Traditionally, community members cultivated the khadeen’s lakebed under sharecropping, and handed over one third of the yield to the durbar. However, since the recent introduction of the tendering system, the payment has to be made in advance in cash. This means that the khadeen is not cultivated by community members anymore, and that the complex network of socio-ecological relations that connect the khadeen with the orchards downstream risks being undermined. For the current growth cycle of 2023-2024, the tender’s winner has paid INR 6 lakh (roughly EUR 6,800).

This shift in governance models has had an effect on the kind of seeds in use on the khadeen. The winner of this year’s tender says, “Earlier we used to save khadeen seeds, but now we purchase seeds from the market because we do not know whether we will get the khadeen contract next year; so we do not take the risk.” 

Because of the highly fertile silts carried into the khadeen by rainwater, chemical fertilisers are not used here. However, their use is not uncommon in the orchards downstream, with negative impacts on sales, as organic produce fetches much higher prices.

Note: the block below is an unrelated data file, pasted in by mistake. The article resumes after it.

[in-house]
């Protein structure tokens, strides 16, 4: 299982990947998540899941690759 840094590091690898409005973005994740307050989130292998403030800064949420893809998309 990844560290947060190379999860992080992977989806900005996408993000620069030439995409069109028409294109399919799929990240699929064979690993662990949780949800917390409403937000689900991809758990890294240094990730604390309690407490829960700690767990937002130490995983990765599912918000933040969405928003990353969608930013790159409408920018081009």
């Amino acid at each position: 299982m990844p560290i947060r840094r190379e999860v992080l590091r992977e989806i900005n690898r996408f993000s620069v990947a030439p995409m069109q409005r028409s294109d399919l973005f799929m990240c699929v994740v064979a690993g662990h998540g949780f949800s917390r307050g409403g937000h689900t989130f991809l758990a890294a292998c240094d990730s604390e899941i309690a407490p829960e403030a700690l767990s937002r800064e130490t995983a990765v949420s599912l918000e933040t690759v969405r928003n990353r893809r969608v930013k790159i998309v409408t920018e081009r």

Bada Bagh stands at a crossroads, balancing tradition and modernity in its quest for sustainable water practices. The delicate dance between the ancient khadeen systems and contemporary water management poses challenges and opportunities for agricultural resilience in the Thar Desert.

Pierantonio La Vena
Pierantonio La Vena
A postgraduate scholar at IHE Delft, exploring the intersection of water governance, traditional irrigation, and sustainable practices.
Bhatta Ram
Bhatta Ram
Bhatta Ram is a water professional from India. He is studying at IHE Delft Institute for Water Education.